I’m a strong believer in exercise. It’s a great way to blow off steam, cope with stress, and manage the guilt that comes with eating an entire cheese cake. I’ve had fantasies about becoming a runner, but that’ll never happen. I have bad ankles and despise the feeling of my wobbly bits bouncing around and making a scene in public. I give full props to anyone getting their butt to the gym and ‘pumping iron,’ because personally, I find weights boring as hell and hate the fact that my hands are left smelling like a combination of wet metal and protein powder. If I wanted that, I’d add whey powder to a margarita, and drink it out of a tin can.
I had basically come to the conclusion that I had serious fitness commitment issues, until I made a discovery five years ago. Title of my upcoming New York bestseller – “How Hot Yoga Saved My Life.”
For those of you that are unfamiliar with this type of yoga, each class is 60 to 90 minutes and practiced in a room heated to one hundred and five degrees fahrenheit, with forty percent humidity.
- you sweat your ass off,
- struggle to breathe, and
- fight to maintain consciousness while an instructor melodically guides you though a set of poses that cause your body to violently shake and make you wish you were never born.
Yet somehow, it’s the greatest thing I’ve ever done!
This week, Jenn got us a month’s pass for Moksha Yoga LA, a new hot yoga studio in her area. I was completely thrilled with the opportunity, as I was once an avid practitioner, but let’s be honest, it’s been about a year since my ‘avid’ days. Needless to say, my first experience back was… enlightening?
First of all, it was hot.
Like, I’m sporting a parka while power walking through the Gobi desert, hot. Like, I’m wearing a full length mink coat while participating in a triathlon on the fucking sun, hot.
Within the first five minutes I became brutally aware that I did not drink enough water that day, and the waffles I had for breakfast? Poor choice. I was completely soaked, sweating like a beast by the ten minute mark, and my thighs and entire core were on fire and threatening to call it quits, by minute fifteen. I found it next to impossible to ‘find my focus,’ with sweat dripping into my ears, and almost gagged when it crept its way into my nose and eyes during downward dog. There I was, blind and choking in a sea of my own filth, far too mindful of the garlic I ingested the night before. And friends, I don’t care how waterproof your mascara says it is, it’s lying to you, so don’t even bother. You’ll never look cute leaving a hot yoga class. Never.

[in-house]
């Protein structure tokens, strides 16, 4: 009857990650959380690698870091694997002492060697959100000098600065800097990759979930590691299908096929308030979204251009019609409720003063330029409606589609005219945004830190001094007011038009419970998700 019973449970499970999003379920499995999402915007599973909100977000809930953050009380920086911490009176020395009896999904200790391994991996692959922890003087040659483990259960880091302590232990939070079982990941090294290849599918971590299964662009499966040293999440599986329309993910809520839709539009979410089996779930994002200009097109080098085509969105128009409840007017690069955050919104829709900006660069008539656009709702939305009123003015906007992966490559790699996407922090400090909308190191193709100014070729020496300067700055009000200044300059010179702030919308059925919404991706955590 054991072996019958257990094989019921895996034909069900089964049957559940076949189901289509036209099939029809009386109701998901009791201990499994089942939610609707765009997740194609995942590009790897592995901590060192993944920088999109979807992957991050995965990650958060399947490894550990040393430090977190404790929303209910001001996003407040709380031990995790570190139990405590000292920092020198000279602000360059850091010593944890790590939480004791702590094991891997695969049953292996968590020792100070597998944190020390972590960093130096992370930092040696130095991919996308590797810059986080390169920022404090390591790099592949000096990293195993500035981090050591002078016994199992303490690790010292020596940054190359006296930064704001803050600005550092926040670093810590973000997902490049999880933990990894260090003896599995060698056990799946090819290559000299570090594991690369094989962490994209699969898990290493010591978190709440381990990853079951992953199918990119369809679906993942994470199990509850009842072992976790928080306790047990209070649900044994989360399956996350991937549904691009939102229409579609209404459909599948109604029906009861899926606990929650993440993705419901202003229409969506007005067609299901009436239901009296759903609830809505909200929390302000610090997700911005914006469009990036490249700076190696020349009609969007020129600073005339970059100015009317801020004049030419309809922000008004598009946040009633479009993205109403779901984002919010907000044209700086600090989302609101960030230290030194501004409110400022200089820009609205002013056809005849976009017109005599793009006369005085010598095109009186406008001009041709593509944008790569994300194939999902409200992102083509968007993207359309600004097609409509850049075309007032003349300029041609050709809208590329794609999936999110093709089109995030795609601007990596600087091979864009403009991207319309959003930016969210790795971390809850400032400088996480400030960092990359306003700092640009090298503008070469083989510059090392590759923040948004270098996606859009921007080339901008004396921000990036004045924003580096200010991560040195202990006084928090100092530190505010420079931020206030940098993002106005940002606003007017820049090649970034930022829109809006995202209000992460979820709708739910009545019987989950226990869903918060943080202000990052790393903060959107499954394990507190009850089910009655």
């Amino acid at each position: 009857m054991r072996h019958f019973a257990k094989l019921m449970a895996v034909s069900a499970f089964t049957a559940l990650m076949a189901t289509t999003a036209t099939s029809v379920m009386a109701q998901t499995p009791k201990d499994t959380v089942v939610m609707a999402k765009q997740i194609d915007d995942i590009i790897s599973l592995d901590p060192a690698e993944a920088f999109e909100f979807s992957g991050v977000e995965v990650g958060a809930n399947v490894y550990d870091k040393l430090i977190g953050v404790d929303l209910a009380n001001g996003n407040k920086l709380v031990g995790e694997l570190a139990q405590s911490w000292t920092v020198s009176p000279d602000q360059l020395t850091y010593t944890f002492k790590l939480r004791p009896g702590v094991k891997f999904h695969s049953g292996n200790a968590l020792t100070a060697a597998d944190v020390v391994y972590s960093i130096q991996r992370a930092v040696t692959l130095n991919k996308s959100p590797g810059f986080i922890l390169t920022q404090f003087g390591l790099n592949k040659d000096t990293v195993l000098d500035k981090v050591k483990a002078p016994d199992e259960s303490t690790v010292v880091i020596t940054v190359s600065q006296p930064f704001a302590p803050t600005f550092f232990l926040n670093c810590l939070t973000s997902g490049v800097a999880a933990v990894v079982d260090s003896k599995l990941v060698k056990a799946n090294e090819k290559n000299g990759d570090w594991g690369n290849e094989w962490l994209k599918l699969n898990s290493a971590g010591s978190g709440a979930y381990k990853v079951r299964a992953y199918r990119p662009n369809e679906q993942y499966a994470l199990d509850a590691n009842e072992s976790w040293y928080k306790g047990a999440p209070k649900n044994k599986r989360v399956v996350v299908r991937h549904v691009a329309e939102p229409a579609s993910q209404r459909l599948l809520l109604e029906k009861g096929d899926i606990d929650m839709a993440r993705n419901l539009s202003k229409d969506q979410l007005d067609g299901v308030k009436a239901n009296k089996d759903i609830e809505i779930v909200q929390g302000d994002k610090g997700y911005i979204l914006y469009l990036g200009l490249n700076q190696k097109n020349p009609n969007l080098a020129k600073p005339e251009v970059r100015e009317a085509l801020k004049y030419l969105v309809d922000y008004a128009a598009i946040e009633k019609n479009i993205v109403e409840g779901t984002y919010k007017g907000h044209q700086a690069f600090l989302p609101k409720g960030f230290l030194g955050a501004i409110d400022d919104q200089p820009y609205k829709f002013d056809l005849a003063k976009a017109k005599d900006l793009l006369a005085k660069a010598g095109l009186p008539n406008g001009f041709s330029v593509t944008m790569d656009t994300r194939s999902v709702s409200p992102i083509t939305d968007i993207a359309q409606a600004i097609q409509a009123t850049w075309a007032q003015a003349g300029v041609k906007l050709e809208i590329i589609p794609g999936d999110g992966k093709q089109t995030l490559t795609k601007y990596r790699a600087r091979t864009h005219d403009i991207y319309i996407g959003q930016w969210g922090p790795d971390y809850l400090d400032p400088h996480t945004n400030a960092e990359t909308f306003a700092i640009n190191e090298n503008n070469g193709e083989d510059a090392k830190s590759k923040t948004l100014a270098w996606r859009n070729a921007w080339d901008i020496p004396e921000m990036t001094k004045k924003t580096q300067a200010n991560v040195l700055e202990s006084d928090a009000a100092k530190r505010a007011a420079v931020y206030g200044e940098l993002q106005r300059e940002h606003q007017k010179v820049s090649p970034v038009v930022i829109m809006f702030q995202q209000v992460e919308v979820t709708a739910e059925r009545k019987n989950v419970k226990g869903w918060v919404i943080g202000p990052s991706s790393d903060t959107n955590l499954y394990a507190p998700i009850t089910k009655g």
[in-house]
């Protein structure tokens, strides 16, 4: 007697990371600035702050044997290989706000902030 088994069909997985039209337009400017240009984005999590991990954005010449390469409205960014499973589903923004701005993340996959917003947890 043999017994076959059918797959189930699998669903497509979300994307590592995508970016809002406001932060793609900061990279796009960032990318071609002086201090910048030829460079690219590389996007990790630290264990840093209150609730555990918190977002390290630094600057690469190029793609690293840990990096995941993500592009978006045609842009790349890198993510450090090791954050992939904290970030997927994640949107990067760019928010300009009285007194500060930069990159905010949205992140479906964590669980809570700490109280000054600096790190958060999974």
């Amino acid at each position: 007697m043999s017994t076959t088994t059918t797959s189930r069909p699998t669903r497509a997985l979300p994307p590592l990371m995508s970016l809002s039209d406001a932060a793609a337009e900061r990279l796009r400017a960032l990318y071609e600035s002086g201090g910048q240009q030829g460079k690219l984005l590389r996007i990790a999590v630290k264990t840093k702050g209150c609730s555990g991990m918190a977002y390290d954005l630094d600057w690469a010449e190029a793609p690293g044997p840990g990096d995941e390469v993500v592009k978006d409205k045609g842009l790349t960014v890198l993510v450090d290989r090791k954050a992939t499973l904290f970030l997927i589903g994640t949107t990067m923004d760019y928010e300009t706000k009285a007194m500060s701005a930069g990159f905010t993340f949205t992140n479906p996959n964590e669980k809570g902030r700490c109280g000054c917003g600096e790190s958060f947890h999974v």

Now, I know yoga is supposed to be anything but competitive, but when there’s a sixty-year-old woman next to you in a swim suit, no cellulite, and a sticker in the middle of her forehead, bending in half like she’s a fifteen-year-old from Cirque Du Soliel, I start to feel a little competitive. I yoga’d hard. Shit got real.
The consequence of my ego? An inability to use stairs for three days, raise my right arm above my chest, or stand fully erect without muttering such obscenities you’d only hear in women’s correctional facility, while the inmates are PMS-ing.
That said, even though Jenn and I left the studio looking like ass, we both felt like a million bucks! We’ve decided to drink more water, accepting that a third cup of coffee does not apply as a substitution, and I will be practicing at home between classes, to improve my form. Either that or sitting on my mat in yoga gear— while watching The Food Network. Feeling fit is sometimes equally as important.